26D: Rope with a slipknot (riata) - if I haven't mentioned it before, or even if I have, I will tell you now that I have RIATA / LIANA confusion. Like crazy. The confusion can also extend to the simple word LASSO. RIATA and LIANA are words I know only from doing crosswords, and both describe kinds of ropes. It's just that a RIATA is a rope you'd use to catch a steer in a rodeo, where a LIANA is a rope that Tarzan would use to swing from tree to tree (i.e. a jungle vine).

43D: June 14 (Flag Day)

Nice, terse clue. To show you how embarrassingly unpatriotic I am (at least where honoring the flag is concerned), I will tell you that what FLAG DAY reminds me of most strongly is not Old Glory, but a 1985 pop song by the British band The Housemartins - the band whose music most heavily dominated my early college years.

Enjoy the rest of your Wednesday.

Signed, Rex Parker King of CrossWorld


ScottK 9:22 AM  

As soon as I filled in EXXON I realized we were playing Tic-Tac-Toe; I breathlessly filled in each of the other center answers, wondering how the heck they were going to pull it off. I thought OXO was a master stroke; they make the world's best potato peeler!

A also enjoyed HOJO and IHOP sitting side-by-side, like a couple of eggs over easy, in the lower left.

DONALD 9:42 AM  

OXX beer from Germany would be a much better clue than "part of a coach's chalk-talk diagram", and there is a computer service or program called XOO (and a band in Europe). Why quibble, great little puzzle! I goofed bigtime with "tow the line", profphil set me right!

janie 9:42 AM  

33d -- x (kiss) and hugs (oo), in a love letter.

or maybe you mean that 38a coulda been clued as "hug and kisses" and 33d as "part of a coach's diagram."

regardless -- *great* wednesday fun!



Rex Parker 9:49 AM  

I know that x=kiss and o=hug. I just think that there is nothing *to* that particular combination. It's an arbitrary combination of those letters, where, say, XOXO wouldn't be (but then again, that wouldn't fit). Again, no biggie.


Anonymous 9:52 AM  

I took the question mark on "close communication?" (tête-à-tête) as playing off the literal translation of the phrase: "head to head" (or even "head against head.") A tête-à-tête as we use the word would be a private chat, but not quite so "close" that the participants' heads actually touched.

Linda G 10:33 AM  

I went head to head with someone once over *toe the line* versus *tow the line* -- she insisted the latter was correct. This was before the Internet, so I wasn't able to present Google results. If I could remember who she was, I'd send them to her now.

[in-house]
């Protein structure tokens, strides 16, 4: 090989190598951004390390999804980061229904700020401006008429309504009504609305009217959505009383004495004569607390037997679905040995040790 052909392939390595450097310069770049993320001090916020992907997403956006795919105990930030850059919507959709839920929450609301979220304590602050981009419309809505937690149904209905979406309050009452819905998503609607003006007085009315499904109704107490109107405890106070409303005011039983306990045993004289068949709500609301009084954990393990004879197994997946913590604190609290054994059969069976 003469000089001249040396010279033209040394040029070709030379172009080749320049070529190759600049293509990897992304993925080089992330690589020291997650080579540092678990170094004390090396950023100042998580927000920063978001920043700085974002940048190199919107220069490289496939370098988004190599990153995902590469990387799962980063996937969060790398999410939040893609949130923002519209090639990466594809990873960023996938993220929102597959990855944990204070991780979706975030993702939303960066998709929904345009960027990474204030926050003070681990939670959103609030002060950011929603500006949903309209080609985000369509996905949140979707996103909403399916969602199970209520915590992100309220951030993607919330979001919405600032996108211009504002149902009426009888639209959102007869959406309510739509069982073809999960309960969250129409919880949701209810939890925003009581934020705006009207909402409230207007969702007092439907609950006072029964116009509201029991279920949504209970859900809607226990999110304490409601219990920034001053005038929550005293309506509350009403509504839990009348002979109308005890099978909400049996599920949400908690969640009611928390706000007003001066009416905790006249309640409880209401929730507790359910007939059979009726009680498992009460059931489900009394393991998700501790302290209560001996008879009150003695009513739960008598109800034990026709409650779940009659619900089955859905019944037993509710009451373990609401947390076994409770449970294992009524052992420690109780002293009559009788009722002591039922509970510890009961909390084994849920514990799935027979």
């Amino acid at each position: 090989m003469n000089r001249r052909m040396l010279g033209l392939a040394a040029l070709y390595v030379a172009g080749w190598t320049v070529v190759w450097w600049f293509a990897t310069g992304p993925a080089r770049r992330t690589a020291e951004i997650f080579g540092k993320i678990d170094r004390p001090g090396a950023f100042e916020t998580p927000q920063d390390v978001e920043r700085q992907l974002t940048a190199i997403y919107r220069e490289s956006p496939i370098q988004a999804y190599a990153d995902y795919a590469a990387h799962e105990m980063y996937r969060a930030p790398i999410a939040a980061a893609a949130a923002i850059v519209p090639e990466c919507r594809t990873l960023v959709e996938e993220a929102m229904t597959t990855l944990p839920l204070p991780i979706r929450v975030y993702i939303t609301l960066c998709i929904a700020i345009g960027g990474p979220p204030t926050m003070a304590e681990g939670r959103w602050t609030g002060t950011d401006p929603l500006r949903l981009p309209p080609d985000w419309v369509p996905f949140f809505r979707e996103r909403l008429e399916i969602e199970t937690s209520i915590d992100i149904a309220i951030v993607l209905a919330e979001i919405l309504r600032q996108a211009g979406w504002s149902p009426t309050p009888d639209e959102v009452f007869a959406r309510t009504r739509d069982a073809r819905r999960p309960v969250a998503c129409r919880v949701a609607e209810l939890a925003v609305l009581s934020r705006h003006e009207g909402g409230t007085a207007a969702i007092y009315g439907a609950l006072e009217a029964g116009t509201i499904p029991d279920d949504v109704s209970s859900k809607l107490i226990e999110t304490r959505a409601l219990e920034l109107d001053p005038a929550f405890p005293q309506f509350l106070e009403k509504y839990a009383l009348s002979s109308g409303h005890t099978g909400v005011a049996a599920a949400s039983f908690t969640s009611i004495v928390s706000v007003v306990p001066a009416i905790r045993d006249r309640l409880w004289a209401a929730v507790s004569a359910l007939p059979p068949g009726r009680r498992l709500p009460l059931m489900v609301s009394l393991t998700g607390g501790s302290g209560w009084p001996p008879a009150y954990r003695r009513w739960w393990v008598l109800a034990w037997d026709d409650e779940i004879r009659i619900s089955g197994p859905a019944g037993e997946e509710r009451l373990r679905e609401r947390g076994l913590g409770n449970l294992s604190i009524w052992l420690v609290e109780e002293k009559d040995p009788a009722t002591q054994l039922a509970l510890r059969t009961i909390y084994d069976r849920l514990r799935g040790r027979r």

You really kept it brief today, Rex. Good job ; )

JC66 10:44 AM  

Terrific Wednesday puzzle.

Linda, tow the line makes no sense to me. When getting set to start a race, one "toes the line" - no?

Rex, I think the English lariat comes from the Spanish la riata. Hope this helps.

Anonymous 11:17 AM  

Thanks for the laugh on 'the winner!'

And fwiw, my submitted clue for XXX was [Diesel explosion of 2002?]. Doesn't really work, but I thought it was cute.

Glad you liked my word-baby!


DONALD 11:24 AM  


Linda's remark would refer to my error, which I straightened out many years ago, but slipped back into today -- for the record:

A lot of people who don't know the origin of the phrase picture someone pulling a rope, cord, or some other "line"--"tow the line"--as a way of working for whomever the "line" belongs to. Thus, if the administration has a "line"--i.e., a "party line"--then those who side with the administration help to pull it ("tow" it) along.

The phrase "toe the line" is equivalent to "toe the mark," both of which mean to conform to a rule or a standard. The Oxford Dictionary of Word Histories (Oxford: Oxford Univ. Press, 2002; ed. by Glynnis Chantrell) says, "The idiom toe the line from an athletics analogy originated in the early 19th century" (514).

The specific sport referred to is foot-racing, where the competitors must keep their feet behind a "line" or on a "mark" at the start of the race--as in "On your mark, get set, go!"

So one who "toes the line" is one who does not allow his foot to stray over the line. In other words, one who does not stray beyond a rigidly defined boundary.

Does that cover it all?

For a good look at my error, visit The New York Times Crossword in Gothic.